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Creggan Kickhams left sweating over their dual aces ahead of Ulster Intermediate Hurling Championship quarter-final

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By John Campbell

Published 02/10/2015

To the fore: Marty Johnston (right) will be pulling the strings for Creggan Kickhams against Cargin in the Antrim Senior Football Championship semi-final tonight
To the fore: Marty Johnston (right) will be pulling the strings for Creggan Kickhams against Cargin in the Antrim Senior Football Championship semi-final tonight

The notion that the curtain has come down on the role of the dual player - someone who is proficient at both football and hurling - is about to be spectacularly scuppered this weekend.

Two of Ulster's top clubs face major championship assignments - but only after a huge raft of their players deploy their skills in a different code 48 hours earlier.

Creggan Kickhams are due to travel to meet Castleblayney in the Ulster Intermediate Hurling Championship quarter-finals on Sunday but Kickhams manager Paul Mellon must await the outcome of tonight's Antrim Senior Football Championship semi-final against Cargin at Ahoghill before he discovers the full extent of the playing resources that will be available to him.

Fermanagh hurling champions Lisbellaw are in a similar plight as they prepare to meet Armagh title-holders Middletown in the quarter-final of the Ulster Senior Club Championship knowing that upwards of 11 of their players could be turning out for Maguiresbridge against Lisnaskea in a vital championship relegation football quarter-final replay tonight.

The uncertainty engulfing Creggan Kickhams and Lisbellaw precipitated by the dual player issue is endemic of the frustration felt by several other clubs as well in the province as they push for championship success.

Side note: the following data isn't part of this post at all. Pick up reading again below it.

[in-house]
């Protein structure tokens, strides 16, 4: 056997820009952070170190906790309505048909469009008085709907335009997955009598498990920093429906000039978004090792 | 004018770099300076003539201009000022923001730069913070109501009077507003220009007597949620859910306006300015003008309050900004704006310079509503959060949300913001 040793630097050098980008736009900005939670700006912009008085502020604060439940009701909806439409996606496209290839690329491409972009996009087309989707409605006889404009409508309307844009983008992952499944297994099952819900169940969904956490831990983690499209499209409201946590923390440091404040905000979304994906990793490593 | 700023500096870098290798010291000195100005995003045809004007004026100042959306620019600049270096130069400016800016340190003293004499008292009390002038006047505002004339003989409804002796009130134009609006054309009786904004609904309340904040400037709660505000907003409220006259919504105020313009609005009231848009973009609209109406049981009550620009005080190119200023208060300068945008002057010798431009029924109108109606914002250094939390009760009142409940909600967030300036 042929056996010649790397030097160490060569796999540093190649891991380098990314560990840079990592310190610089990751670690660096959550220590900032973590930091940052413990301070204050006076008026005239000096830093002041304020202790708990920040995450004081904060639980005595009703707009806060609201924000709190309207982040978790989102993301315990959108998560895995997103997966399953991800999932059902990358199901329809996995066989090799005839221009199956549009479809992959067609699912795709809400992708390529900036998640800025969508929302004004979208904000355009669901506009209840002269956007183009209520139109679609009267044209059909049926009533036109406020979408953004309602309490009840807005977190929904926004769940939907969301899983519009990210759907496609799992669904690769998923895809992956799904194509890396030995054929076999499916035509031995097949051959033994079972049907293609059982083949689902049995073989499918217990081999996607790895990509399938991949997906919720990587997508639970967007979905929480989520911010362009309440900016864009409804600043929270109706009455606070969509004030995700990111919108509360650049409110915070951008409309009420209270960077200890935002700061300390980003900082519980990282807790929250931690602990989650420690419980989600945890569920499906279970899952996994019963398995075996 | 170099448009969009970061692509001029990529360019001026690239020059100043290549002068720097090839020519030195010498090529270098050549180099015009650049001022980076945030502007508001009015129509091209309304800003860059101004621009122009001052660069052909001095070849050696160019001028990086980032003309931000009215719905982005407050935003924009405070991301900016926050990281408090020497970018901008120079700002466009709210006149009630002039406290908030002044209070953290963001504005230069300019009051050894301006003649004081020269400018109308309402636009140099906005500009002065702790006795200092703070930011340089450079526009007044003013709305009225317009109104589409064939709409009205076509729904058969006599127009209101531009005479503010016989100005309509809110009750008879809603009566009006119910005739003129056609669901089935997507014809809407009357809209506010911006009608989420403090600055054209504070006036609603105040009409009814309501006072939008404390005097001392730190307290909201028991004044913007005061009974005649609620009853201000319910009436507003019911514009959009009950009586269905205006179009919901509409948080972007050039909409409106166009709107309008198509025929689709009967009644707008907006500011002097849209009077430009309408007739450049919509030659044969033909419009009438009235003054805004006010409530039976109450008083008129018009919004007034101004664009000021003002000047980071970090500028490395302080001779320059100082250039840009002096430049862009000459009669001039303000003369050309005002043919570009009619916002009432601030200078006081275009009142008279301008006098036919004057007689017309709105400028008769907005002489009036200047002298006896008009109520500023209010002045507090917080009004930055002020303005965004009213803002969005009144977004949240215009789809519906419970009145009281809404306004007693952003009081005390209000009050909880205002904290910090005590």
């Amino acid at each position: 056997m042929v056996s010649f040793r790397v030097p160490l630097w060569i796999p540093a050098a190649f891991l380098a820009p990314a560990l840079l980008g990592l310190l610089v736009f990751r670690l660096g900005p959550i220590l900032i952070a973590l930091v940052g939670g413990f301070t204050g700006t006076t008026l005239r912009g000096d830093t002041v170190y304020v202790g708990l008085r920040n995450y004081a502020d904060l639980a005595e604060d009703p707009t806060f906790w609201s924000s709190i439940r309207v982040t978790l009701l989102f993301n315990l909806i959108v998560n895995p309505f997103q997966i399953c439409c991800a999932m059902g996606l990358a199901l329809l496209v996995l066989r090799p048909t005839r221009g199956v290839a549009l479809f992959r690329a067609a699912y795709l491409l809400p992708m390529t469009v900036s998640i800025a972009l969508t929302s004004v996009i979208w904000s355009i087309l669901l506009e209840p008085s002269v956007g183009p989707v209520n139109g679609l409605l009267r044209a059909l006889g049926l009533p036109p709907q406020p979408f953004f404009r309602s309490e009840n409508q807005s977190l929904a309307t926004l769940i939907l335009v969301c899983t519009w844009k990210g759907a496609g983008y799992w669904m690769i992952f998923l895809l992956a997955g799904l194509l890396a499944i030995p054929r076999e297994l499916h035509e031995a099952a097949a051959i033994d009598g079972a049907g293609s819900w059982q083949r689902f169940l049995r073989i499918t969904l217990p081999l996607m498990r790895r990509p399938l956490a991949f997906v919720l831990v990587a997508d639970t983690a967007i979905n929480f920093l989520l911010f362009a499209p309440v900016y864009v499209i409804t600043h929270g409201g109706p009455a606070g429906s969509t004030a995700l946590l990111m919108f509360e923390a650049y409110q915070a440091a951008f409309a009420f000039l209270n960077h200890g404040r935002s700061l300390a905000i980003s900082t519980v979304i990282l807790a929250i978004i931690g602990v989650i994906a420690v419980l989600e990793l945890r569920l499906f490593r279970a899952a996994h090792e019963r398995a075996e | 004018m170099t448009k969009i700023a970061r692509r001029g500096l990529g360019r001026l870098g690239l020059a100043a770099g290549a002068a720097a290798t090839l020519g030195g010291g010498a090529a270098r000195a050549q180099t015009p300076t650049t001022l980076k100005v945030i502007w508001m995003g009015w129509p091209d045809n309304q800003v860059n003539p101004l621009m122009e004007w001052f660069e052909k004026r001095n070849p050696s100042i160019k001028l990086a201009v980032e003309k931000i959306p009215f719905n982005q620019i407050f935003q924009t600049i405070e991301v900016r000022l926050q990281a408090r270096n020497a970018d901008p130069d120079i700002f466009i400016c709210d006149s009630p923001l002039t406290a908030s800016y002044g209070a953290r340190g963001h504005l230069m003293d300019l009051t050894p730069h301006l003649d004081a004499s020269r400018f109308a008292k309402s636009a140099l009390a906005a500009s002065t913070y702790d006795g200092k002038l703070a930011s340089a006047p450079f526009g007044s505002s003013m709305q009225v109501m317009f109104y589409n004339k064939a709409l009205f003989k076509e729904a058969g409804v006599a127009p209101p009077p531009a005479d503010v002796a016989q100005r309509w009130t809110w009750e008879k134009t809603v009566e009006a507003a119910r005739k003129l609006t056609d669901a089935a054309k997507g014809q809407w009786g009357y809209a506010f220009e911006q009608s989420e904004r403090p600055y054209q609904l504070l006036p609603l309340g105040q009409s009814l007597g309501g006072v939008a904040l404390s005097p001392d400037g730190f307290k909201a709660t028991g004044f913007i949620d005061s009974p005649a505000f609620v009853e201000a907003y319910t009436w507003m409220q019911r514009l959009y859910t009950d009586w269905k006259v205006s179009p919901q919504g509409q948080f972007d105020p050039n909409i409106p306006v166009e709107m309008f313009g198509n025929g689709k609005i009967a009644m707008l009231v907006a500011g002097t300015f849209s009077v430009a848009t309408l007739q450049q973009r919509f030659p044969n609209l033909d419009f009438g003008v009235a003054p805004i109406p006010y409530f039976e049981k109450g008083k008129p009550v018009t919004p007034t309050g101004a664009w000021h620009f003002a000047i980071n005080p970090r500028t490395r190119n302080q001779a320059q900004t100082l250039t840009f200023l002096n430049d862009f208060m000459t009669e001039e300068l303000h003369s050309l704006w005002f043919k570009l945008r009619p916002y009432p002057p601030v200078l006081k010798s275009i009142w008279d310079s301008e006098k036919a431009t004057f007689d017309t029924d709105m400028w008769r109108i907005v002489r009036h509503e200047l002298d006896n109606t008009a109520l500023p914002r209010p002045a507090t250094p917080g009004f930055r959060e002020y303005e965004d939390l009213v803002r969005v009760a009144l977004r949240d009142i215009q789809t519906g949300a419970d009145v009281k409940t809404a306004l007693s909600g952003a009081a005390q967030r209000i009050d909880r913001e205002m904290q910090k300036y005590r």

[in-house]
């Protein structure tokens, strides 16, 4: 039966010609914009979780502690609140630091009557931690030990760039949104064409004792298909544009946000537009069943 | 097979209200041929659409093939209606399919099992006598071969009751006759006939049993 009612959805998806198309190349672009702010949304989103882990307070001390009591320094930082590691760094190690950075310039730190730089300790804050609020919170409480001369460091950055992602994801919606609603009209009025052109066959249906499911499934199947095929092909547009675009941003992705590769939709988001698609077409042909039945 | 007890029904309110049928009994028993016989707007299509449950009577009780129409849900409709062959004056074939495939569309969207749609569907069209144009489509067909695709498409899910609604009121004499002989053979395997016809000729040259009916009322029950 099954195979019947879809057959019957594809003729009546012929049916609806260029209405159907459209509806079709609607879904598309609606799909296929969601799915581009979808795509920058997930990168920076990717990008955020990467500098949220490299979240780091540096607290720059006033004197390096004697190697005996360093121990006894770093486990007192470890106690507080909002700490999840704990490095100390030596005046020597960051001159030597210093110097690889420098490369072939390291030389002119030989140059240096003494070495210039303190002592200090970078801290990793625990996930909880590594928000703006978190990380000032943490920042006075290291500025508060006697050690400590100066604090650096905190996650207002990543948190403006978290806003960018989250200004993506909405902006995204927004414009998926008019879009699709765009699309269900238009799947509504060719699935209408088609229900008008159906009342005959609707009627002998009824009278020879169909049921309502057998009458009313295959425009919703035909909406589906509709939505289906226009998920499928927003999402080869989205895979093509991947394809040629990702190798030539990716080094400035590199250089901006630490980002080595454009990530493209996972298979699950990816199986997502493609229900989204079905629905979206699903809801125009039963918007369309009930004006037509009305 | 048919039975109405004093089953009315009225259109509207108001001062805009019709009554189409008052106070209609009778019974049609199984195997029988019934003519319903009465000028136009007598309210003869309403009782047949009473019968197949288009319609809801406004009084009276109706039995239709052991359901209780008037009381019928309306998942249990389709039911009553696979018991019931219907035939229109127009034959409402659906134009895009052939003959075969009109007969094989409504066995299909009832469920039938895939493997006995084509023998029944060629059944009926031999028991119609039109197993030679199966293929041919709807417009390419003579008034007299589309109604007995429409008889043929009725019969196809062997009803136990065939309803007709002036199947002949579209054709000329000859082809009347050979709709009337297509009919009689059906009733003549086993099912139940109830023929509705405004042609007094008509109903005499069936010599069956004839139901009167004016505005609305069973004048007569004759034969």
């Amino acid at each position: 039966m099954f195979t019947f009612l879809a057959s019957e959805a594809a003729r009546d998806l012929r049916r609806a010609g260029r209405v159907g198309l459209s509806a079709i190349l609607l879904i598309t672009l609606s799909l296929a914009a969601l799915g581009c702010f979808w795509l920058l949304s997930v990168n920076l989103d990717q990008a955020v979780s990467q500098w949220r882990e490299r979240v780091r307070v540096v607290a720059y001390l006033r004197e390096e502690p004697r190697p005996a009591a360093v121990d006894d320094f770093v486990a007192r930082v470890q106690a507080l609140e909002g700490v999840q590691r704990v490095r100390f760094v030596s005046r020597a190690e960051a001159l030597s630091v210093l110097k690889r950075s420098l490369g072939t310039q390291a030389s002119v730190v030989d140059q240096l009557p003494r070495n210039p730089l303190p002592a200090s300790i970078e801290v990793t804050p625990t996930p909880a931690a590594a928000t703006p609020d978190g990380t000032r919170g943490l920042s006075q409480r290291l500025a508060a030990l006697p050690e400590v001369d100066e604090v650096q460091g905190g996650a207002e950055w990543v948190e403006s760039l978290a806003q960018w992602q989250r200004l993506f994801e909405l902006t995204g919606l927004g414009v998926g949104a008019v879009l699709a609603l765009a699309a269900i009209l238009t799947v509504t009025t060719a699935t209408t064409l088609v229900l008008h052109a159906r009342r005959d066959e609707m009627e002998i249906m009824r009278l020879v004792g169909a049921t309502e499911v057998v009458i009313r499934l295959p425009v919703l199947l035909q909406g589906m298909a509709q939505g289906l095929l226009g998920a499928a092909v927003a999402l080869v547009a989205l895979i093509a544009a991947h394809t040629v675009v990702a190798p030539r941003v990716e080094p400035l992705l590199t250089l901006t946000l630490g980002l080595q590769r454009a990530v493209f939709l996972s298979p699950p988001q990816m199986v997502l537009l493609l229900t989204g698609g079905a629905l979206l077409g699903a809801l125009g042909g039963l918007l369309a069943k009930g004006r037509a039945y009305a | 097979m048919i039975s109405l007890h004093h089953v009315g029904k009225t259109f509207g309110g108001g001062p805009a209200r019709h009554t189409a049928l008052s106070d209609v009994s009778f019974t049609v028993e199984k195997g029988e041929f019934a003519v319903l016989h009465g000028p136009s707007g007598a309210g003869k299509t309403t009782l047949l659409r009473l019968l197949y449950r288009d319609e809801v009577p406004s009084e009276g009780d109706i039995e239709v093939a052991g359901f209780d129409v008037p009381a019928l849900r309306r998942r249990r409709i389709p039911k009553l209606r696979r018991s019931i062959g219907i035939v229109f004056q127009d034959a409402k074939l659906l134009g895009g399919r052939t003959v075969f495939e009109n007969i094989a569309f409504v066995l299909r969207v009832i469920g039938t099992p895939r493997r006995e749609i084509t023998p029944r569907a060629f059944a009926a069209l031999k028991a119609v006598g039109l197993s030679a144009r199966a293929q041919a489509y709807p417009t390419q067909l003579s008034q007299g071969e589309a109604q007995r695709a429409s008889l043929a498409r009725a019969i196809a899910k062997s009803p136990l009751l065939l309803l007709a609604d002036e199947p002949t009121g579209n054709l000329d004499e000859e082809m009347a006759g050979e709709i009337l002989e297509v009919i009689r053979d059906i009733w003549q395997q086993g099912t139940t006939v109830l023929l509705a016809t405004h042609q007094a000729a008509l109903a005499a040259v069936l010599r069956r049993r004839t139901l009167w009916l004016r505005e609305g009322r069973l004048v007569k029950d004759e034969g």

Creggan Kickhams chairman Tony McCollum believes that his club have to some extent become victims of their own progress on different fronts this year.

"We have won the Antrim Intermediate Hurling Championship, we have won the minor hurling crown, we are in the camogie final and we are in the Senior Football Championship semi-final," pointed out McCollum.

"While we are delighted to be making headway, this obviously makes big demands on our players and particularly on our dual players at senior level.

"We have about 11 players who are needed by both the football and the hurling team managements and obviously there is a difficulty in juggling their commitments, especially at this time of the year when the trophies are really up for grabs.

"We are keeping our fingers crossed that we might be fortunate to get a double bonus this weekend in terms of results but that won't be easily achieved."

The Johnston brothers, Martin and Ricky, are among the Creggan club's highest-profile players and are expected to be in the vanguard of their line-up against Cargin tonight.

But Oistin McAteer will be an absentee because of a cruciate ligament injury and that will be a big blow to the side.

"This is a match for which we would have liked to have everyone on board but it's great to be still playing championship football at this team of the year," added McCollum.

His anxieties are shared by Lisbellaw joint-boss Kevin Corrrigan, who, along with his managerial colleagues Brian Johnston and Adrian McPhillips, will be keeping his fingers crossed that the battery of his players who start for Maguiresbridge against Lisnaskea tonight will come through unscathed.

Corrigan stated: "We have about 12 dual players in all at this level and naturally the fact that these two fixtures are coming on top of each other puts us under pressure, there is no point in saying otherwise.

"Maguiresbridge are keen to avoid relegation and we understand that. At the same time, it is worth considering that Lisbellaw have been playing in the Ulster Senior Club Hurling Championship for the past three years but we have still to win a match.

"As you would expect, we are very keen to break our duck in the competition. Many of our players were in the Fermanagh side that won the Lory Meagher Cup earlier in the year and they would now like to pit their skills against some of the best hurlers in the province in the Ulster club series.

"We are keeping our fingers crossed that we will be able to put out our strongest side against Middletown. If we could get over this one, it would be a marvellous fillip for our club."

The Teague brothers, David and Daniel, John Duffy, Barrie Duffy, Andrew Breslin and John Paul McGarry are key figures in a Lisbellaw side who hope to keep Fermanagh's name in the headlines for a little longer in what is proving a truly memorable year for the county.

Belfast Telegraph

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